Pure Dairy uses in-mold labeling packages for cheeses sold in Coles supermarkets
Pure Dairy is using a new label for the feta cheese sold in Coles supermarkets in Australia. Pure Dairy and Coles worked for 18 months on the production and packaging of a feta cheese that is matured in wooden vats for three months.
John Hicks, CEO of Pure Dairy, said in a statement: “We chose Paragogiki Thrakis as our exclusive Greek manufacturer, because they combine a modern and high-quality production process with traditional know-how and experience in the Greek cheese-making sector. That is why their traditional feta perfectly fulfils the high quality requirements of Coles.”
The cheese packaging uses new lacquer options from Verstraete IML, Matt IML and UltraGloss IML. IML labels offer high-quality, sustainable printing quality and the detailed finished touches, Hicks said.
See organic dairy foods at the Anuga show, Oct. 10 to 14 in Cologne
Organic dairy foods and other organic products will be on exhibits at the Anuga show in Cologne, Germany, running from Oct. 10 to 14. More than 250 organic suppliers will be exhibiting in Hall 5.1. Around 1,700 other companies will be spread throughout the entire Anuga show. A series of lectures will be given every day; the aim is to promote and enhance the knowledge on and about organic products and their marketing. More information is at the Anuga website.
At IFT, Arla will show how to use acid whey from Greek yogurt to make high-protein/low-fat dips
Arla Foods Ingredients, a unit of the European dairy cooperative Arla, has developed a protein solution that enables manufacturers to make high-protein low-fat dips using the acid whey they have left over after making Greek yogurt. By adding the dairy cooperative’s Nutrilac whey protein to a mixture of acid whey, water and cream, dairy companies can create a high quality dip that is typically only 6% fat and contains 4% protein. Arla Foods Ingredients is showing the concept at the IFT Food Expo, Chicago, from July 12 to 14.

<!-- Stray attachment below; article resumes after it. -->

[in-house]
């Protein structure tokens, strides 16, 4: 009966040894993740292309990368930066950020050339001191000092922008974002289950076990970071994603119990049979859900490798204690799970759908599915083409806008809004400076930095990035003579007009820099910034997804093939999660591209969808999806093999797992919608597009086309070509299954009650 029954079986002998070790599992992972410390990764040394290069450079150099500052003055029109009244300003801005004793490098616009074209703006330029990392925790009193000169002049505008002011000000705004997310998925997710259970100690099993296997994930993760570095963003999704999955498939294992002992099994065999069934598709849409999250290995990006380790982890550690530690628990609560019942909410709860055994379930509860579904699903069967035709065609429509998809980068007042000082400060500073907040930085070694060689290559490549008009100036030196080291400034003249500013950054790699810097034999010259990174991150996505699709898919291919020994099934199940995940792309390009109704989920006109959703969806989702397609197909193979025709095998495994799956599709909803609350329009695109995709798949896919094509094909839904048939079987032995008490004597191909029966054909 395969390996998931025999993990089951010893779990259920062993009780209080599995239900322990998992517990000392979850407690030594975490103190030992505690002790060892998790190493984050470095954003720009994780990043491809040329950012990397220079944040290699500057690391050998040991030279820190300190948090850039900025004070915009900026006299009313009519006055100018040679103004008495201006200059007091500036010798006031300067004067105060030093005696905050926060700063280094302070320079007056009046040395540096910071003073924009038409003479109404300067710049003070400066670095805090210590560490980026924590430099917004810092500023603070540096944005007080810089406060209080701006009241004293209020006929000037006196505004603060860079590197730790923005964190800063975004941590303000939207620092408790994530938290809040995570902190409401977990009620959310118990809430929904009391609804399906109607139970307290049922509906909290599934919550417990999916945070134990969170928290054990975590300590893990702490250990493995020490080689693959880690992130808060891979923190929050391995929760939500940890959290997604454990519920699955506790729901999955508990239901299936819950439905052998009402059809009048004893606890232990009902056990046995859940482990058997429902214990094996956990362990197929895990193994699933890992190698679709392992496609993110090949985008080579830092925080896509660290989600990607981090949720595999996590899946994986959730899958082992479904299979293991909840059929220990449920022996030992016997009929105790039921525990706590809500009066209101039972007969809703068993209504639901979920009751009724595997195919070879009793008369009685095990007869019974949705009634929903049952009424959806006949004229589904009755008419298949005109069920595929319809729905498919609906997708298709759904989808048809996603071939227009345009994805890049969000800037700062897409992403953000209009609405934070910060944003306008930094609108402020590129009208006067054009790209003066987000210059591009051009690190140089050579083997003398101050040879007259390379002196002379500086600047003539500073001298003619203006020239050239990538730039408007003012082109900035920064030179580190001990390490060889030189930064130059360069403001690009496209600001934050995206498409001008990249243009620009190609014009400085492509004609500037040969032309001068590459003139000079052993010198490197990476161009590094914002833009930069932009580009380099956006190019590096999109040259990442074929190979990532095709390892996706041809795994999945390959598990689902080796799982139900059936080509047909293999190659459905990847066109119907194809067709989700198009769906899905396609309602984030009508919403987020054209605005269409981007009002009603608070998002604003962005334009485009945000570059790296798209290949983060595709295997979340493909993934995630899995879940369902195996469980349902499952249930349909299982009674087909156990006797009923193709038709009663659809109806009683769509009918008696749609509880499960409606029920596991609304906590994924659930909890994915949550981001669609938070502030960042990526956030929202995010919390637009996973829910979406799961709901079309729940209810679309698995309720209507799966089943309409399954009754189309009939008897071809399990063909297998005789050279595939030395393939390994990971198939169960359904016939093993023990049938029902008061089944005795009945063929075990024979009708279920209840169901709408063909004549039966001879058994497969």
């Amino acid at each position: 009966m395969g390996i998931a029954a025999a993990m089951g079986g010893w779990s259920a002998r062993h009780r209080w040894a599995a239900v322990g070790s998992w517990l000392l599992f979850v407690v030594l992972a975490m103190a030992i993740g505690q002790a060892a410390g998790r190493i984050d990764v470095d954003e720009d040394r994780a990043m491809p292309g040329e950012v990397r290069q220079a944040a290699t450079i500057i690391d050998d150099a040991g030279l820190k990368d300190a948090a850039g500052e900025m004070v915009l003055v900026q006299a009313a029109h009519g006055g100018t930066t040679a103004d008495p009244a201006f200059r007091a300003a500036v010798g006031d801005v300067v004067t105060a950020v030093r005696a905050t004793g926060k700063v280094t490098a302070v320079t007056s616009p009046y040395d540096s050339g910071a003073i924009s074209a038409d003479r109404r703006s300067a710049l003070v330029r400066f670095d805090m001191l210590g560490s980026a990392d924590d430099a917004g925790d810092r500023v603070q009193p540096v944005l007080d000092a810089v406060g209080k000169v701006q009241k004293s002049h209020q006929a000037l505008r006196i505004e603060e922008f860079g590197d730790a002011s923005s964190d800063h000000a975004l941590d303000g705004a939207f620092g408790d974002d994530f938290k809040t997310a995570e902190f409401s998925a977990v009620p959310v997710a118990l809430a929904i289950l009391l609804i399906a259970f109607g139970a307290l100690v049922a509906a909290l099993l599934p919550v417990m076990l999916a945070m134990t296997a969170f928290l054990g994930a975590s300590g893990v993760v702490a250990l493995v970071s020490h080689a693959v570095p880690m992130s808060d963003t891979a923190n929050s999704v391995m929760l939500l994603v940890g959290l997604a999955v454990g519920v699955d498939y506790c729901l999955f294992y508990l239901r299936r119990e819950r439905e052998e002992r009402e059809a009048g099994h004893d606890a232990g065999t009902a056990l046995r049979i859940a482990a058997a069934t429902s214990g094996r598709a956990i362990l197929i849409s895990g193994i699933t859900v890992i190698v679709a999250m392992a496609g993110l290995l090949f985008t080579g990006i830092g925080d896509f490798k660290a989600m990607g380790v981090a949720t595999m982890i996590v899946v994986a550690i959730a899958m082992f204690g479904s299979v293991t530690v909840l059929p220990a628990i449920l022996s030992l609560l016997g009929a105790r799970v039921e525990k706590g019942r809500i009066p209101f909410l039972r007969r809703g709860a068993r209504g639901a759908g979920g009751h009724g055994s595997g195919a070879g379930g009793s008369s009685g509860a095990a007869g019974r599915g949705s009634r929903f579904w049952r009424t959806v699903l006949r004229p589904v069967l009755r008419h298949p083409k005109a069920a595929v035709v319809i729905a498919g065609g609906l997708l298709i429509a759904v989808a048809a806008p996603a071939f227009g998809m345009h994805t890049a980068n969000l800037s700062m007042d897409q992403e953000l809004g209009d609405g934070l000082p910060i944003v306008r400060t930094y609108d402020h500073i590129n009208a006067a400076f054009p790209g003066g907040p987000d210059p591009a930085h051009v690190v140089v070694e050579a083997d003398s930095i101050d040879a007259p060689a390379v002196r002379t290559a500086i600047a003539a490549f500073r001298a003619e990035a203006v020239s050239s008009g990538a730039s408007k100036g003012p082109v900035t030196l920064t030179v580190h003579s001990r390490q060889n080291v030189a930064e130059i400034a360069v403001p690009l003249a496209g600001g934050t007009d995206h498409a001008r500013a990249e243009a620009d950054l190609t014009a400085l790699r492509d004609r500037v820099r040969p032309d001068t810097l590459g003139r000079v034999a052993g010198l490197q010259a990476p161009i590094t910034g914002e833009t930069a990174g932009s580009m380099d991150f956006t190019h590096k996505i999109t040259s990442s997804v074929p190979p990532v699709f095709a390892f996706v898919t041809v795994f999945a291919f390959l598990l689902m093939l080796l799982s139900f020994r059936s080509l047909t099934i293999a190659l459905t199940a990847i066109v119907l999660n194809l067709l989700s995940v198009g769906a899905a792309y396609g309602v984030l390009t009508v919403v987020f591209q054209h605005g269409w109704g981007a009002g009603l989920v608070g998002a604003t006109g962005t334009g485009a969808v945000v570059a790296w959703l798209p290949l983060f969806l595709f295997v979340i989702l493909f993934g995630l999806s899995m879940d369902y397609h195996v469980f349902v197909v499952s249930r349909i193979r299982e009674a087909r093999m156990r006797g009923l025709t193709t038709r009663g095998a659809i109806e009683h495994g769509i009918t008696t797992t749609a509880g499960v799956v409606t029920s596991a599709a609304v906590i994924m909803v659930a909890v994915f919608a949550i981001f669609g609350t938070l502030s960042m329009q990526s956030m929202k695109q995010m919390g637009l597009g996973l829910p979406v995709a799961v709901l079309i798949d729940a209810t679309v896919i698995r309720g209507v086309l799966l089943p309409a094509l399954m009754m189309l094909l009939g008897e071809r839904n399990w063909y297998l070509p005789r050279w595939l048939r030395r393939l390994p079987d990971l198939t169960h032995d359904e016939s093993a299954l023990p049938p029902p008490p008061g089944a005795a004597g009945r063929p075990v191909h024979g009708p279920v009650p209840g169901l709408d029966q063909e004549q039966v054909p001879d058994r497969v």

A sold-out Expo Pack Mexico set records this year
Expo Pack México, which closed June 19, was the largest and most international edition in its history, according to show owner & producer PMMI. Over 25,000 visitors attended the third consecutive sold-out show at Centro Banamex, Mexico City, visiting more than 1,000 exhibitor companies occupying more than 19,000 net square meters (204,500 square feet) of exhibit space. Over the show’s four days, buyers in food and beverage, pharmaceutical, personal care, chemical, electronics, textiles, and automotive sectors, among others, discovered solutions to their processing and packaging challenges.
Mexican and Latin American attendees, including buying groups from Guatemala, Costa Rica and Colombia, took advantage of the diversity of the global pavilions. The PMMI pavilion alone covered over 2,130 net square meters (~22,900 square feet) and included 86 member companies from the U.S., Canada and Mexico. Additional international pavilions housed representatives from Argentina, Brazil, Colombia, China, Spain, France, Guatemala, India and Italy. Expo PackMéxico 2015 also saw the Mexico City debut of the Innovation Stage.
Tetra Pak took the covers off a new high-tech filling machine at the Fispal show in Sao Paulo
Tetra Pak exhibited a new filling machine that uses electron beams, not hydrogen peroxide, to sterilize packaging material.
The Tetra Pak E3, shown at the Fispal Technologia International Trade Show in São Paulo, Brazil, is said to be able to run up to 40,000 portion packages per hour. Compared to the company’s existing A3/Speed platform, the new machines will provide lower operational costs, improve environmental performance and increase production flexibility. The sterilization technology works by focusing a controlled beam of electrons onto the surface of packaging material as it runs through the filling machine, killing any bacteria or micro-organisms present.